The clinical course of breast cancer varies from one patient to another. Currently, the choice of therapy relies on clinical parameters and histological and molecular tumor features. Alas, these markers are informative in only a subset of patients. Therefore, additional predictors of disease outcome would be valuable for treatment stratification. Extensive studies showed that the degree of variation of the nuclear DNA content, i.e., aneuploidy, determines prognosis. Our aim was to further elucidate the molecular basis of aneuploidy. We analyzed five diploid and six aneuploid tumors with more than 20 years of follow-up. By performing FISH with a multiplexed panel of 10 probes to enumerate copy numbers in individual cells, and by sequencing 563 cancer-related genes, we analyzed how aneuploidy is linked to intratumor heterogeneity. In our cohort, none of the patients with diploid tumors died of breast cancer during follow-up in contrast to four of six patients with aneuploid tumors (mean survival 86.4 months). The FISH analysis showed markedly increased genomic instability and intratumor heterogeneity in aneuploid tumors. MYC gain was observed in only 20% of the diploid cancers, while all aneuploid cases showed a gain. The mutation burden was similar in diploid and aneuploid tumors, however, TP53 mutations were not observed in diploid tumors, but in all aneuploid tumors in our collective. We conclude that quantitative measurements of intratumor heterogeneity by multiplex FISH, detection of MYC amplification and TP53 mutation could augment prognostication in breast cancer patients.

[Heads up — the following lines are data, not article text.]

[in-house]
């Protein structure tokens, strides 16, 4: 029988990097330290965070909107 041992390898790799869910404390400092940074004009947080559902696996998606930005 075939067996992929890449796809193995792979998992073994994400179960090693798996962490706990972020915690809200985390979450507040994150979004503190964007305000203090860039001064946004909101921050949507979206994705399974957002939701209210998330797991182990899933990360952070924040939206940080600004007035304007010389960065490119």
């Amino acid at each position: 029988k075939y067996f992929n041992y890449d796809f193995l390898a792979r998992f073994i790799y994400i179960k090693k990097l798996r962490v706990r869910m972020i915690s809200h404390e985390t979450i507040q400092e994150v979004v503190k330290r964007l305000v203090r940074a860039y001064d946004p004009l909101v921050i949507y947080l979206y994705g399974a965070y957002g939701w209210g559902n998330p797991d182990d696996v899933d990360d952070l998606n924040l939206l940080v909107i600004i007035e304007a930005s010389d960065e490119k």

Research Areas and Centers
- Research Area: Luebeck Integrated Oncology Network (LION)